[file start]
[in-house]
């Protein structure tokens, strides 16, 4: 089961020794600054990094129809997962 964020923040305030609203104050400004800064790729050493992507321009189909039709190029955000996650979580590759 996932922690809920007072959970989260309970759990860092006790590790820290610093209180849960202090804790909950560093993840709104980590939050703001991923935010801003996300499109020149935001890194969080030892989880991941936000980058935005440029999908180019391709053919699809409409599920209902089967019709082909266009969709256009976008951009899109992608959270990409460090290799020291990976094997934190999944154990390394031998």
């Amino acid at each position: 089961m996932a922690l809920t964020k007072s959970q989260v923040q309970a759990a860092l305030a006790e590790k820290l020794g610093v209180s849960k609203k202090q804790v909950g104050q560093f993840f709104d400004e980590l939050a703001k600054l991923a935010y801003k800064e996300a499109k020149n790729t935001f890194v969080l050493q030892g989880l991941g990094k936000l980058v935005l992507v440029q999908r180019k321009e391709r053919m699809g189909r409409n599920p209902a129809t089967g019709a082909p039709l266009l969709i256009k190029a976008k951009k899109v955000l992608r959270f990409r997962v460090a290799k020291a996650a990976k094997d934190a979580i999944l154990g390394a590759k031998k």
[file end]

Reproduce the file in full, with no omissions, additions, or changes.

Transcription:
[in-house]
């Protein structure tokens, strides 16, 4: 089961020794600054990094129809997962 964020923040305030609203104050400004800064790729050493992507321009189909039709190029955000996650979580590759 996932922690809920007072959970989260309970759990860092006790590790820290610093209180849960202090804790909950560093993840709104980590939050703001991923935010801003996300499109020149935001890194969080030892989880991941936000980058935005440029999908180019391709053919699809409409599920209902089967019709082909266009969709256009976008951009899109992608959270990409460090290799020291990976094997934190999944154990390394031998």
């Amino acid at each position: 089961m996932a922690l809920t964020k007072s959970q989260v923040q309970a759990a860092l305030a006790e590790k820290l020794g610093v209180s849960k609203k202090q804790v909950g104050q560093f993840f709104d400004e980590l939050a703001k600054l991923a935010y801003k800064e996300a499109k020149n790729t935001f890194v969080l050493q030892g989880l991941g990094k936000l980058v935005l992507v440029q999908r180019k321009e391709r053919m699809g189909r409409n599920p209902a129809t089967g019709a082909p039709l266009l969709i256009k190029a976008k951009k899109v955000l992608r959270f990409r997962v460090a290799k020291a996650a990976k094997d934190a979580i999944l154990g390394a590759k031998k």